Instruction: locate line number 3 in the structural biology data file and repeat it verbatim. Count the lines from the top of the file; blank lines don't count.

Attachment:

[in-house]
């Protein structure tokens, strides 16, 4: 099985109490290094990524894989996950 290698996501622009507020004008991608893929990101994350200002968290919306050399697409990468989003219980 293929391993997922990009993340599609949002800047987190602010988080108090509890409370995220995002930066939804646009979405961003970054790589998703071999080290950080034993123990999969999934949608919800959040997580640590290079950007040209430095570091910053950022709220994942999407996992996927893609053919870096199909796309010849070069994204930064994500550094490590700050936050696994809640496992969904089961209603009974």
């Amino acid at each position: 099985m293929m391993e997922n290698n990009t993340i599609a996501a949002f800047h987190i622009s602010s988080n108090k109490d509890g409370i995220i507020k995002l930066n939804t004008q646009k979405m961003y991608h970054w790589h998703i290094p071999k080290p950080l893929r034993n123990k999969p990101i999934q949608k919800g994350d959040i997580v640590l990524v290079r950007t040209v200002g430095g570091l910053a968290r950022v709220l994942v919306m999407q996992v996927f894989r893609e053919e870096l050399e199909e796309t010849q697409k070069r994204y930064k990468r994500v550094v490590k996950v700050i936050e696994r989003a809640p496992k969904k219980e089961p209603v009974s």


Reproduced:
């Amino acid at each position: 099985m293929m391993e997922n290698n990009t993340i599609a996501a949002f800047h987190i622009s602010s988080n108090k109490d509890g409370i995220i507020k995002l930066n939804t004008q646009k979405m961003y991608h970054w790589h998703i290094p071999k080290p950080l893929r034993n123990k999969p990101i999934q949608k919800g994350d959040i997580v640590l990524v290079r950007t040209v200002g430095g570091l910053a968290r950022v709220l994942v919306m999407q996992v996927f894989r893609e053919e870096l050399e199909e796309t010849q697409k070069r994204y930064k990468r994500v550094v490590k996950v700050i936050e696994r989003a809640p496992k969904k219980e089961p209603v009974s």